Saturday, September 20, 2008

Bolivia...a love affair...and a promise.

My love affair with Bolivia started a long time ago. Fascination began in high school. It turned to love in college. When we retired from paid work, Mr. B.E & I chose Bolivia for Our Big Retirement Trip. It was my dream-come-true: two months exploring the back roads of the nation.

I began blogging in Bolivia. I didn’t have a digital camera yet. It seems like ages ago, and it seems like just last year—although it was neither: it was 2006. I watched Evo Morales’ inauguration on television, silently cheering the first-ever Bolivian indigenous president. After the ceremony, I watched as he politely refused to return the top military generals’ salutes, offering instead his handshake.

The trip was worth waiting all my life for. I learned lessons I still draw from. The people of Bolivia hugged us close and only released us with tears of mutual love. Bolivia was pivotal in helping us choose the retirement lifestyle we now live.

This week, Bolivia went up in flames—with the dark hand of our government fueling those fires. Newsweek magazine titled it: Bolivia—Revolt of the Rich.

The back roads we traveled are blockaded. The market we shopped is on fire. The people we lived with go without. The Peace Corp is permanently withdrawn (a typical U.S. punishment). At least 30 campesinos are massacred, many with bullet holes in their backs.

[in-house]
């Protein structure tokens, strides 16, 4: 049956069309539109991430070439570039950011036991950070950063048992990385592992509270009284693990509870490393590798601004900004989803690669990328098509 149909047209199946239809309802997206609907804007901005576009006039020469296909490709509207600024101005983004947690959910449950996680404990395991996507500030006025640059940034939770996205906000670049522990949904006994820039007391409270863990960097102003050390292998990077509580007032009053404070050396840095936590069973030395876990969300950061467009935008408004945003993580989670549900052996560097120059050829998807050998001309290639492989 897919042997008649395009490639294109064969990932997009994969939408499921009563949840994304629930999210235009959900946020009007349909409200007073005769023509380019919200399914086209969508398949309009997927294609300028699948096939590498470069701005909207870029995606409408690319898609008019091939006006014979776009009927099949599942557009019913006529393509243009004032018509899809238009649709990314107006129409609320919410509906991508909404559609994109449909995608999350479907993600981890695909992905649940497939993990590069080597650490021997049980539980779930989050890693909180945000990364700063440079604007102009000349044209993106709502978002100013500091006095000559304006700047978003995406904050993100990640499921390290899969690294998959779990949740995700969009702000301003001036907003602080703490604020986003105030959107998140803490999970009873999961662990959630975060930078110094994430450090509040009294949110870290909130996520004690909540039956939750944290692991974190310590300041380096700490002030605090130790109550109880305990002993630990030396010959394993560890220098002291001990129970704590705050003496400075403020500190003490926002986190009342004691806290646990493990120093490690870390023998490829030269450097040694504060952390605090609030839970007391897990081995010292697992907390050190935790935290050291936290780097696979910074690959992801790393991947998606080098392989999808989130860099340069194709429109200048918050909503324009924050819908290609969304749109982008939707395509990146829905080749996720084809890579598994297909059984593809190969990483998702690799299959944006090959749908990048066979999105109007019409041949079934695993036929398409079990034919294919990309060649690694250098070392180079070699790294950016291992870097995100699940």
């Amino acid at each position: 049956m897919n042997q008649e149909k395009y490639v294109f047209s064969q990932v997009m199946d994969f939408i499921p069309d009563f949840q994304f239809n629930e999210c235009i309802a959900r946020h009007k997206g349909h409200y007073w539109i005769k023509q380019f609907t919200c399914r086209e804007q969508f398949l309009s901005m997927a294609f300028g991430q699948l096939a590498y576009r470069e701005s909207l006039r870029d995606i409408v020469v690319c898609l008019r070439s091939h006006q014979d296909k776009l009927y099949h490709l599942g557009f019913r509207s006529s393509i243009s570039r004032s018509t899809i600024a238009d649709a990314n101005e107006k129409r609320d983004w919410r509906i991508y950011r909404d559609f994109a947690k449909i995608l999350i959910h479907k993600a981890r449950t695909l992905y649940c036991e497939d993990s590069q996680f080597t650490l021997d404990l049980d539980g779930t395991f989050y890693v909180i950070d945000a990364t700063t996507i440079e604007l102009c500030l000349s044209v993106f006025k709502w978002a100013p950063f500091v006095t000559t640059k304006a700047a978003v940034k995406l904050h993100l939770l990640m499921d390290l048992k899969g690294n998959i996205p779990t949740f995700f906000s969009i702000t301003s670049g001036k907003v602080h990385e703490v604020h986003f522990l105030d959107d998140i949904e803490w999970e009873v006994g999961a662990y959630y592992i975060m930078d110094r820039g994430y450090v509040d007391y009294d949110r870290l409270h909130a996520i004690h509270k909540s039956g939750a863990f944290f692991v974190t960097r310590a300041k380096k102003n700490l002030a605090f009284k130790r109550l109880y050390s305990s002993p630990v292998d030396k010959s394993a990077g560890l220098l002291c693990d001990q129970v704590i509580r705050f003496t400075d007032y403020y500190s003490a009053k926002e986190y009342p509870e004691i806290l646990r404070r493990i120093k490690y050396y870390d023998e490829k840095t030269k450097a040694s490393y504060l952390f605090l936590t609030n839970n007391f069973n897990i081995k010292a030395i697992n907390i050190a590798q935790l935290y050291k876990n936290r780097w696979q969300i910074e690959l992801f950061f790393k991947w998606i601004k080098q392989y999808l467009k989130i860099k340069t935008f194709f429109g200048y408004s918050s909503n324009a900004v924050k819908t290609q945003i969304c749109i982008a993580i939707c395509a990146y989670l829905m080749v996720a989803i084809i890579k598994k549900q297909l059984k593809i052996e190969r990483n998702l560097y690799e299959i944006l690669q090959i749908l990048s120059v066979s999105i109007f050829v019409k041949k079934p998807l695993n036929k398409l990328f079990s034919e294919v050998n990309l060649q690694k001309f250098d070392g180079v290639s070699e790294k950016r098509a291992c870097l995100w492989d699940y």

A friend in southern Bolivia sent this report from Tarija last week. I like first-hand reports:

Yesterday was rough here in Tarija with a painful confrontation at the campesino market that lasted 11 hours. My friend’s sister, a market vendor, is unable to get to her stand; her perishables are ruined … Food prices have sky rocketed since the rise in oil prices. Every social class is in crisis, especially the poor who feel most keenly the disruptions and violence.

Since ENTEL has been taken over, there is no telephone system. I waited two hours in the bank line yesterday to cash a check only to discover that without a communication system, they could not accept it. Fortunately I don't need the funds immediately.


Lacking diesel, gasoline and propane gas, there is little transportation. Last night…we found the church locked with a tire burning on the street in front. Just as we turned to head back to the house, the police dispelled tear gas. I grabbed my friend´s 3 year old grandniece in my arms and ran to escape. Meanwhile, her niece ran for shelter with a one month old baby in her arms. Fortunately a taxi rescued us.

Stores and businesses are open only a few hours a day. We are so keenly aware of our need for God's help to restore peace to our beloved Bolivia.

The best source for breaking news in Bolivia is The Democracy Center. Yesterday's update is here.

Bolivia, I'm sorry my government is helping provoke this debacle. I promise I'll be watching. I will advocate for you up here, in the heart of the Empire.